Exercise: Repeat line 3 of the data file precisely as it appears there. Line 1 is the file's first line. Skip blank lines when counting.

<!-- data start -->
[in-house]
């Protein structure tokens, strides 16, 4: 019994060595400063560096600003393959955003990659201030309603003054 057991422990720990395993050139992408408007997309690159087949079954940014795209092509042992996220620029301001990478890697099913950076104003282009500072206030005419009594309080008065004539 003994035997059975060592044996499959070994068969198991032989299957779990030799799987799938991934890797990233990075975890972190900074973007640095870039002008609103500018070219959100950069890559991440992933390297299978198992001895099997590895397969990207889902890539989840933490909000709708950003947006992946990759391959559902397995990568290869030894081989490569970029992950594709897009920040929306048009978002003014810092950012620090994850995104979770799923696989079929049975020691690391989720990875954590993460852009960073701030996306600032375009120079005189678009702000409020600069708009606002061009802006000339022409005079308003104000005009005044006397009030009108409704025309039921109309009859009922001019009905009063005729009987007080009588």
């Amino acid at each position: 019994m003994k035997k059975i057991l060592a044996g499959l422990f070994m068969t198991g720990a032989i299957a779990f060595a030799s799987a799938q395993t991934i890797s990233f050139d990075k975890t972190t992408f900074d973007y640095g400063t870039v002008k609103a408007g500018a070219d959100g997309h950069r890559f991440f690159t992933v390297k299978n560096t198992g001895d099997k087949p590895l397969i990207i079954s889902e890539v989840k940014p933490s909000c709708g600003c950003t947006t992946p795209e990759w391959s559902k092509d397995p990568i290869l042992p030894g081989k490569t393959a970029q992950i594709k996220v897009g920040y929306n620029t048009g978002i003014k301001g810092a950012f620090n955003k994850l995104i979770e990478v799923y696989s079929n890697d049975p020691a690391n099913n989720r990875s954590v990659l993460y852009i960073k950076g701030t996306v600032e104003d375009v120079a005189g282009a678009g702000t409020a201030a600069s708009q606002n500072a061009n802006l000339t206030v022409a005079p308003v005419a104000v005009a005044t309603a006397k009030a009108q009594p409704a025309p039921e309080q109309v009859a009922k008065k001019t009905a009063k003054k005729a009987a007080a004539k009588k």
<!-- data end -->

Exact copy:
């Amino acid at each position: 019994m003994k035997k059975i057991l060592a044996g499959l422990f070994m068969t198991g720990a032989i299957a779990f060595a030799s799987a799938q395993t991934i890797s990233f050139d990075k975890t972190t992408f900074d973007y640095g400063t870039v002008k609103a408007g500018a070219d959100g997309h950069r890559f991440f690159t992933v390297k299978n560096t198992g001895d099997k087949p590895l397969i990207i079954s889902e890539v989840k940014p933490s909000c709708g600003c950003t947006t992946p795209e990759w391959s559902k092509d397995p990568i290869l042992p030894g081989k490569t393959a970029q992950i594709k996220v897009g920040y929306n620029t048009g978002i003014k301001g810092a950012f620090n955003k994850l995104i979770e990478v799923y696989s079929n890697d049975p020691a690391n099913n989720r990875s954590v990659l993460y852009i960073k950076g701030t996306v600032e104003d375009v120079a005189g282009a678009g702000t409020a201030a600069s708009q606002n500072a061009n802006l000339t206030v022409a005079p308003v005419a104000v005009a005044t309603a006397k009030a009108q009594p409704a025309p039921e309080q109309v009859a009922k008065k001019t009905a009063k003054k005729a009987a007080a004539k009588k």